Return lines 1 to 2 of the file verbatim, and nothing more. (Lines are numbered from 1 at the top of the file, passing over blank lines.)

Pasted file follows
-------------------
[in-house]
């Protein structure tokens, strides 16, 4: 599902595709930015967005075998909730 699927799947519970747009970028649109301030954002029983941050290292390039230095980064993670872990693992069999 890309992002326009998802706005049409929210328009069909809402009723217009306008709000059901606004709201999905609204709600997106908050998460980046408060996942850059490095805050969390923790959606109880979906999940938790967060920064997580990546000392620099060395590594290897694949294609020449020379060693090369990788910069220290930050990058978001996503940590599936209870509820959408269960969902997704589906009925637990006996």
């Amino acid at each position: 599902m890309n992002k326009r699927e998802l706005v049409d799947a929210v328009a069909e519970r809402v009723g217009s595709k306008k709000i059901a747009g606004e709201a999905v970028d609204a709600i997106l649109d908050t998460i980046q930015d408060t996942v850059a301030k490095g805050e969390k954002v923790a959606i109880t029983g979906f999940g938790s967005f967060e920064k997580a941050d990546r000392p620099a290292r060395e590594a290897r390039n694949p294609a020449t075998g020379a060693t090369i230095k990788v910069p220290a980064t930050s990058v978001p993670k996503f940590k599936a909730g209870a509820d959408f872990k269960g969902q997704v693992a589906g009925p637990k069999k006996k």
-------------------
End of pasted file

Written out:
[in-house]
């Protein structure tokens, strides 16, 4: 599902595709930015967005075998909730 699927799947519970747009970028649109301030954002029983941050290292390039230095980064993670872990693992069999 890309992002326009998802706005049409929210328009069909809402009723217009306008709000059901606004709201999905609204709600997106908050998460980046408060996942850059490095805050969390923790959606109880979906999940938790967060920064997580990546000392620099060395590594290897694949294609020449020379060693090369990788910069220290930050990058978001996503940590599936209870509820959408269960969902997704589906009925637990006996």